Getting the economics right towards a sustainable food system
It is fair to say the events of 2022 has led to the reckoning of the modern industrial food system. Businesses in the UK agriculture sector are facing inflation of over 25% and price hikes in the region of 200% for fertiliser, gas and fuel, and a raft of other cost pressures on feed, electricity, and seeds, as a result of the combined impacts of inflation, Brexit, and the War on Ukraine on supply costs to the industry. The record-breaking heatwave this summer has put further stress on crops that rely on rainfall, such as cereals, and require more careful water management of crops reliant on irrigation, such as potatoes. These geopolitical and climate shocks have drastically diminished farmer’s profit and loss margins, threatening the financial viability of farms that are carbon-intensive and vulnerable to climate change.
Well before these crises forced their economic reckoning, the modern food system needed to reform its existing practices. The UK is ranked in the lowest 10% of countries globally when it comes to biodiversity, impacted by centuries of agricultural intensification which have taken a large ecological toll on our natural systems – depleting soils of nutrients, polluting rivers and degrading habitats. Indeed, the very methods that made agricultural areas productive such as field amalgamation, and a move away from mixed farming with the use of artificial fertilisers – now face serious challenges in terms of their long-term economic and environmental viability.
To support farmers through these inflationary challenges, NatWest confirmed a £1.25billion lending package for farmers this summer through a range of measures including favourable loans, asset finance and increased overdraft limits, taking our total lending capacity to the agriculture sector to over £6.7billion.
Our lending support also aims to help farmers fund their transition to more sustainable practices, through the bank’s Green Loans that will help farmers access low-carbon equipment and adopt more sustainable practices at low interest rates.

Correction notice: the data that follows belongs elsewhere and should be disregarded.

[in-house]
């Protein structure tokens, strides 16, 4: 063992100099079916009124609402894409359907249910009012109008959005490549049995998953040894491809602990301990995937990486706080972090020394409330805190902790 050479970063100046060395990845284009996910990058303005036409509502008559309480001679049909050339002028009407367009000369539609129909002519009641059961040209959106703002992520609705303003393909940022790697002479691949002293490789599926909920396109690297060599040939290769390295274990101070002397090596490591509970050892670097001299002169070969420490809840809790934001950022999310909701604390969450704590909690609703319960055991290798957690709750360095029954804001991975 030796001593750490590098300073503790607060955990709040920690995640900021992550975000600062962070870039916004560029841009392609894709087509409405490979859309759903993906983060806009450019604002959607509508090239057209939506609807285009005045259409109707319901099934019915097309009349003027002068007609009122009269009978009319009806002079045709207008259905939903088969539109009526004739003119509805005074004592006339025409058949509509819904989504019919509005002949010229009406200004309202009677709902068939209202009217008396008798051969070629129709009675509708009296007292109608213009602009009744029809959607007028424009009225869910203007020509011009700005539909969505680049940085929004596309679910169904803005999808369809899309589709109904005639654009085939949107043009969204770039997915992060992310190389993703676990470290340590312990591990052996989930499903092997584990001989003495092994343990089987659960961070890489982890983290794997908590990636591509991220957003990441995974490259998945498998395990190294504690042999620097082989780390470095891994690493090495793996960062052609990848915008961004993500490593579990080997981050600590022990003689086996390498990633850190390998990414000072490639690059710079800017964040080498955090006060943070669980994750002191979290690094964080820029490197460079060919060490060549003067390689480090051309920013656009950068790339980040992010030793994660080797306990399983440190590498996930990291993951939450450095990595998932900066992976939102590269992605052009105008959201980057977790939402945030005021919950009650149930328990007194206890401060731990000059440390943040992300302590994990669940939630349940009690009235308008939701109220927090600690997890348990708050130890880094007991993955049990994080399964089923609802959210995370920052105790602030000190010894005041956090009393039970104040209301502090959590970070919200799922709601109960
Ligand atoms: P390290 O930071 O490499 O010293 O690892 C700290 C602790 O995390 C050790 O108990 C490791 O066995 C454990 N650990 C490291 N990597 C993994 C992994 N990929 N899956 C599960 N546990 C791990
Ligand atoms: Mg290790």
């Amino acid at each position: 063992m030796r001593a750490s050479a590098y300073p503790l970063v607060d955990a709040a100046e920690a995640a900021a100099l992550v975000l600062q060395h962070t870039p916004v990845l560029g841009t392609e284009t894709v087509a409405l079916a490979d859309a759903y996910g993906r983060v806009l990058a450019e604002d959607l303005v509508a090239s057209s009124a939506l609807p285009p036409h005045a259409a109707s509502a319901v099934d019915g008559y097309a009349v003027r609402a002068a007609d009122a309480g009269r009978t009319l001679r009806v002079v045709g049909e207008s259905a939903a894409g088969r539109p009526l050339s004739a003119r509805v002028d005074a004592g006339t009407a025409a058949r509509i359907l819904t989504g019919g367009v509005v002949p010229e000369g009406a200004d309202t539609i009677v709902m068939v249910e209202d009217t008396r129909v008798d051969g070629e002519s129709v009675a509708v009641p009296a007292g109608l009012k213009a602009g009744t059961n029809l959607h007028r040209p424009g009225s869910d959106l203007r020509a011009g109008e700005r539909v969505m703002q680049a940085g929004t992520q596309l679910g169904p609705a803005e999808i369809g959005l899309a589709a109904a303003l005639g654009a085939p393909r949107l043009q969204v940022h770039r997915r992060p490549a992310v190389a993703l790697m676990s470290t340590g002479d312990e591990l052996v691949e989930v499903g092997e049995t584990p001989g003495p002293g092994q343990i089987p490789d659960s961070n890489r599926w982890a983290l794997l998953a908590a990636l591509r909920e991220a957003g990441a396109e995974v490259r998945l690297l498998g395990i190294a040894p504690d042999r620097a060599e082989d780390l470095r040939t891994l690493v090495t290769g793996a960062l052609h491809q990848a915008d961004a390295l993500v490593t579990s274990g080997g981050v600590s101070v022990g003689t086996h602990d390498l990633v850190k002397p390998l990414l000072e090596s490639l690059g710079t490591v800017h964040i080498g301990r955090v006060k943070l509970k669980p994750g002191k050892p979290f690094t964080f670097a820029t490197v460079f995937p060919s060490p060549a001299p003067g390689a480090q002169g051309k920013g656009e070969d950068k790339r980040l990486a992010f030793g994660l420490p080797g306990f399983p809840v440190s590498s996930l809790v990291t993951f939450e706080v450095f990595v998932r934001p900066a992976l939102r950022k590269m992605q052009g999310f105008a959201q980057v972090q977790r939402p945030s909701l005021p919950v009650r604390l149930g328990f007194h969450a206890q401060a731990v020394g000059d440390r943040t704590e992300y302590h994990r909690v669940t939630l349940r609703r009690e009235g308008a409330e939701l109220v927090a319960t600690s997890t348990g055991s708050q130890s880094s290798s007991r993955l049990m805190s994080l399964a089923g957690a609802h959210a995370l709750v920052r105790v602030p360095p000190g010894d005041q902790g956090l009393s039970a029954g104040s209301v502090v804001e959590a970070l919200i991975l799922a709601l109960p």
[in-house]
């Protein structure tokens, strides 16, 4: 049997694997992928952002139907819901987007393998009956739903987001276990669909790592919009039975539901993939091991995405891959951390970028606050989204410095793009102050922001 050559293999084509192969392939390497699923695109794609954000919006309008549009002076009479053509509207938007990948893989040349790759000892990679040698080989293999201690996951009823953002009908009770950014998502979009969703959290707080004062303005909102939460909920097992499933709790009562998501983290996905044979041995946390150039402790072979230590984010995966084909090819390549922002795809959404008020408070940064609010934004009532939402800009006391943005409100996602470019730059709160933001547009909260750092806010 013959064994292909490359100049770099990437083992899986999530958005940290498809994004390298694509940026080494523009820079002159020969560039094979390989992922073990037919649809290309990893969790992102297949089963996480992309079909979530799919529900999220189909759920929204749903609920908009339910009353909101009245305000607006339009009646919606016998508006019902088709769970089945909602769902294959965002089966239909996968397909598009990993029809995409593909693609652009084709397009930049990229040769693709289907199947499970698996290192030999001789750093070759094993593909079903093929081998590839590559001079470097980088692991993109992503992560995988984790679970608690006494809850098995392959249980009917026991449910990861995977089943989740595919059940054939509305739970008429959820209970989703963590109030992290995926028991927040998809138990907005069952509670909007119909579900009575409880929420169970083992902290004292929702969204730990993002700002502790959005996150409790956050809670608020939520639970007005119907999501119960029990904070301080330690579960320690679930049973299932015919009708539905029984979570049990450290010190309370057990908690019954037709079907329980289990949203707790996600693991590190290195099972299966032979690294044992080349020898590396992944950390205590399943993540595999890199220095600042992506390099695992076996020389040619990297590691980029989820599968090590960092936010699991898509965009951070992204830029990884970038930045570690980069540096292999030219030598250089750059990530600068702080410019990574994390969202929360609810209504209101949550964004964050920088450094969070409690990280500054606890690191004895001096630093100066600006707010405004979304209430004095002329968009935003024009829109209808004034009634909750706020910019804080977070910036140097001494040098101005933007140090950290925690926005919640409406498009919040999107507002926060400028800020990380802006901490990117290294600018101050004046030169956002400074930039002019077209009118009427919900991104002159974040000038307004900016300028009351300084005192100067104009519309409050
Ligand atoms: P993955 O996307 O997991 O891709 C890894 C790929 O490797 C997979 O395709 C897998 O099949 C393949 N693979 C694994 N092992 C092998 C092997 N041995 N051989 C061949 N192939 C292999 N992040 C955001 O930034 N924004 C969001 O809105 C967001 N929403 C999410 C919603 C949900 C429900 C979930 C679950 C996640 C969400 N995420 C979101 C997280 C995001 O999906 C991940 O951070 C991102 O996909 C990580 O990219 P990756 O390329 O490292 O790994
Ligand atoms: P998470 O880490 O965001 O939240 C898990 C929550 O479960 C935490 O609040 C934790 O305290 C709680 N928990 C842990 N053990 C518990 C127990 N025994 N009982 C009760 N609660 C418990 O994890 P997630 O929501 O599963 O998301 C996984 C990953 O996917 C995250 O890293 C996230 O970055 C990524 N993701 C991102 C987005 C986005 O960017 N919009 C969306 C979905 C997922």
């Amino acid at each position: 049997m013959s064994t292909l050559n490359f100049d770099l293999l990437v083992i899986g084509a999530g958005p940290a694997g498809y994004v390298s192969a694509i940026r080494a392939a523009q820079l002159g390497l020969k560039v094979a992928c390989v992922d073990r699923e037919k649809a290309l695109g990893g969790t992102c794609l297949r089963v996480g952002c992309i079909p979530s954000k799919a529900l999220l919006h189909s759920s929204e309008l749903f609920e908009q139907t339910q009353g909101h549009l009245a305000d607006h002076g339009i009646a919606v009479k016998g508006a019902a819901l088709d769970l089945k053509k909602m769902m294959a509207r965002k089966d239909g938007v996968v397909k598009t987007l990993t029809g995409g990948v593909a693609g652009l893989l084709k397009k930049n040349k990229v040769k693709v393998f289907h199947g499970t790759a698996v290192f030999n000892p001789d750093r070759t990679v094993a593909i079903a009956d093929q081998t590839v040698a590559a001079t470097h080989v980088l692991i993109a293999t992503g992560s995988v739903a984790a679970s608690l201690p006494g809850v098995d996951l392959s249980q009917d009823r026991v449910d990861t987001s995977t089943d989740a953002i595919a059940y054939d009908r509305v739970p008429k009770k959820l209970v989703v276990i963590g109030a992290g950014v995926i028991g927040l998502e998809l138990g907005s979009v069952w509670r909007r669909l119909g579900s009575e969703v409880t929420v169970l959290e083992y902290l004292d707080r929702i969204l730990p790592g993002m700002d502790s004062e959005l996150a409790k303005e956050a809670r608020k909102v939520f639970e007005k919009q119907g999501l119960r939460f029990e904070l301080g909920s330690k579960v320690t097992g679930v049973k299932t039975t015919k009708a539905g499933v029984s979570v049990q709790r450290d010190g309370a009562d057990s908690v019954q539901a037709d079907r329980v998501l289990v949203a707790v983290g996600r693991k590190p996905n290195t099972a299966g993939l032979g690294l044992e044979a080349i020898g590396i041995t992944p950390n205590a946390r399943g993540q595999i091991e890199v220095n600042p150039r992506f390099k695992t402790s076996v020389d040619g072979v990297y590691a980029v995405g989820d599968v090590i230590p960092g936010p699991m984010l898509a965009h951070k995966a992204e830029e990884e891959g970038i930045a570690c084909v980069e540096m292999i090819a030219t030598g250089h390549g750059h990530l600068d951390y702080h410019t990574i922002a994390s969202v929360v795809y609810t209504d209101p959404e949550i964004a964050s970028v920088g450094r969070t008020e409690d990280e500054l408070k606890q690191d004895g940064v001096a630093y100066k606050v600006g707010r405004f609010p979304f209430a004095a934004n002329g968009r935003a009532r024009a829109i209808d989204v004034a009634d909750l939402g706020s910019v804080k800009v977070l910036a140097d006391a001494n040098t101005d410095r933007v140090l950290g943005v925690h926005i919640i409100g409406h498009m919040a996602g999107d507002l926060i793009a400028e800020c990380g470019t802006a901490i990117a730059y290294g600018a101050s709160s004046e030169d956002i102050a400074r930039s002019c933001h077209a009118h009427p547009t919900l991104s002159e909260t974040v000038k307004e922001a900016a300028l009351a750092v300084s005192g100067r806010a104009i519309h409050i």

Though green loans are meant to reduce farmer’s long-term costs on fossil fuel inputs, farmers are reticent to take these loans when it is still unclear whether and how they will be able to repay them. Farmers are unable to pass the full magnitude of their inflationary costs to their buyers to cover their operational costs, let alone taking more debt to cover new capital equipment. The proposed agricultural subsidy reforms are still unclear on whether they will provide sufficient financial incentive for farmers to change their farming practices to become more sustainable.
There are essential ingredients needed to get the economics right for a sustainable food system transformation. First, a common set of metrics that defines the environmental outcomes farmers need to achieve must be adopted across the food system – from farms, food manufacturers and retailers, policy incentives and financial solutions. Second, farmers need to be financially rewarded for achieving these environmental outcomes. Agricultural subsidy reforms should be structured at levels that give farmers the confidence to buy equipment and adopt sustainable, regenerative agricultural practices. Food manufacturers and retailers’ procurement and payment terms should also reflect the willingness to pay for these environmental outcomes. Finance from banks but also more innovative financial instruments can more easily be deployed to farmers when there is clear investment case to pay for environmental outcomes. We are working with farmers, government, businesses, financial institutions, and civil society to get the economics aligned to support the transition to a net zero, environmentally sustainable and healthy food system for the UK.
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